- Color – brown body, almost amber-colored, with a black dorsal fin
- Size – around 2 inches
1.Rosy Barbs: These fish are all-time favorites. They are fast-moving, colorful fish. Males have long fins.
- Color: red and gold
- Size: around 6 in
2. Golden Barb: A good fish for beginners because they are hardy and play nicely with tankmates.
- Color: Gold with small dark patches
- Size: 3 in (8 cm)
3.Tiger Barb: This fish gets its name from its stripes, which are visually similar to those of tigers. They are semi-aggressive fish, and fin nippers. The Gold Tiger Barb has a similar appearance to the Tiger Barb, with the only difference being that the Gold Tiger Barb doesn’t have black vertical stripes
- Color: Silver or gold with black stripes and orange to red fins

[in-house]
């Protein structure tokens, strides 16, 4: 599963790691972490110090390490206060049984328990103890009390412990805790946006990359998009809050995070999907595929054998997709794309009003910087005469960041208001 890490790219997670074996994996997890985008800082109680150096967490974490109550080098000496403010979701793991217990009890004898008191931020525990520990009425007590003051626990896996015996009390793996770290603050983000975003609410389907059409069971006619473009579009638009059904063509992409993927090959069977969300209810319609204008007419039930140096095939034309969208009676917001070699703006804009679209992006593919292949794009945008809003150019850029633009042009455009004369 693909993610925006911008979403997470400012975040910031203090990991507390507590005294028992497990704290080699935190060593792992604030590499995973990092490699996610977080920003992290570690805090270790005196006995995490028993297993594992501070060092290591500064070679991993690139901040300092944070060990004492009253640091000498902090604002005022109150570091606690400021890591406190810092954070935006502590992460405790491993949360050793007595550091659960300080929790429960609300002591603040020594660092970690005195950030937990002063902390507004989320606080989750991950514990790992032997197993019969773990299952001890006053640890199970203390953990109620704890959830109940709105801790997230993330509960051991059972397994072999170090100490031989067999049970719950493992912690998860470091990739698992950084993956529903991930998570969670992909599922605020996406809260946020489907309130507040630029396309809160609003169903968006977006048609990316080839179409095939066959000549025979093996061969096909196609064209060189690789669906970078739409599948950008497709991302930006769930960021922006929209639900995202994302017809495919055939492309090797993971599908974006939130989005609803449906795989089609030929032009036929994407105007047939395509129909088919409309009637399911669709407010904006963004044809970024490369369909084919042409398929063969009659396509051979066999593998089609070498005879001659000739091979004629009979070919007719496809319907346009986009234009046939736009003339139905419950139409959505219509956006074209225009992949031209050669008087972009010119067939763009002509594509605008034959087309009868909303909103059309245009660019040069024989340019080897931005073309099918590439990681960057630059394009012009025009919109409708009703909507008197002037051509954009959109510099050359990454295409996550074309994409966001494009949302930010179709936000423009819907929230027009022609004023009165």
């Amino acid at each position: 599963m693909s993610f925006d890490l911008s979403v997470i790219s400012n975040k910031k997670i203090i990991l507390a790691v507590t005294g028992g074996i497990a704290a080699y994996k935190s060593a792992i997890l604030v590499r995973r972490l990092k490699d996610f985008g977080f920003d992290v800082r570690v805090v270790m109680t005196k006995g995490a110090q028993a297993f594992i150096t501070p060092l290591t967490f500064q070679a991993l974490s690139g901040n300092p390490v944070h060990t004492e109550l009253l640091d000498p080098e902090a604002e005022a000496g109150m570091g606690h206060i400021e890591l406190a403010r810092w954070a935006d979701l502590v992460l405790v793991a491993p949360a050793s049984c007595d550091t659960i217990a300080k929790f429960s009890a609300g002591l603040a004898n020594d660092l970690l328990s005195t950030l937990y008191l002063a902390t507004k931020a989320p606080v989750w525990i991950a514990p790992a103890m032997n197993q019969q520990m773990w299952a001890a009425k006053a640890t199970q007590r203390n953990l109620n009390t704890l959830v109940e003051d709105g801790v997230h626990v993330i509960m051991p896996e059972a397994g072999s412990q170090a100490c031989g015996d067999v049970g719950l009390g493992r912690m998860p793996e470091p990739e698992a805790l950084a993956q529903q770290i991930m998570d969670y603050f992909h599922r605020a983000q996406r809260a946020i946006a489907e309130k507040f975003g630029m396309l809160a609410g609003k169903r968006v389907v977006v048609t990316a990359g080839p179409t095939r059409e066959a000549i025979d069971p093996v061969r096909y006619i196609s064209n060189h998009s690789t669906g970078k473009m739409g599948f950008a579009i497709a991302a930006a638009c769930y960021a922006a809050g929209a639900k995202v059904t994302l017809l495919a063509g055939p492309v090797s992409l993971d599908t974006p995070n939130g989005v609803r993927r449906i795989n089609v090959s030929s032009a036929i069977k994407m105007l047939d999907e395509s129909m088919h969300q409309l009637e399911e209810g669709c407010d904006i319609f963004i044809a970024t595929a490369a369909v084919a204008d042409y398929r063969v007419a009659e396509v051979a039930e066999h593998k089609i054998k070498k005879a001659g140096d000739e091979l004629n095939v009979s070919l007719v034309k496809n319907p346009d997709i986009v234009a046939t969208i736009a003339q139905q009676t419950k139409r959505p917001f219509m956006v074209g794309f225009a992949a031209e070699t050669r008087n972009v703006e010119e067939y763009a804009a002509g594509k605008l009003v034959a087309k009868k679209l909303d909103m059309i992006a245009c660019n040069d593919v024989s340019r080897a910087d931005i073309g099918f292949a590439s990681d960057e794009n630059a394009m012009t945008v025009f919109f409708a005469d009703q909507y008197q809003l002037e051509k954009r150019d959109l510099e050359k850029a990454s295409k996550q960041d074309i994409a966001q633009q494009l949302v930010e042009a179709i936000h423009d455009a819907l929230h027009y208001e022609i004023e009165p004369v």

- Size: Around 3 in
4.Aurelius Barb – a large, fast-moving barb; because of its size, smaller tetras like the Neon might be bullied.
- Color: dark brownish, silver with green, and 3 large black spots
- Size: Around 4.7 in
5.Cherry Barb – beautiful, hardy yet peaceful fish, once shy it tends to hide in plants. Another schooling fish.
- Color: Deep red like cherry
- Size: Around 2 in
BEYOND THE BIG THREE
Other fish groups that thrive well in community tanks are gouramis, livebearers, and corydoras, which I will be writing about in the future.
My wish lists include taking care of the glow light, lemon, penguin, and black neon tetra. I’d also like to set up again with my favorite Sumatra, Rosy, and Golden barb. Schools of black eyed and black skirt tetras with zebra danios are an exciting thought for me.
Groups of danios, tetras, and barbs are easy to care for; they are simply beautiful and give tons of enjoyment to anyone who sees them swim. Take care of them and you will not regret it.
All of my articles are based on my research and personal experiences. For questions, please email email@example.com. (Romans 15:13) May the God of hope fill you with all joy and peace as you trust in him, so that you may overflow with hope by the power of the Holy Spirit.
This appeared in Animal Scene’s October 2016 issue.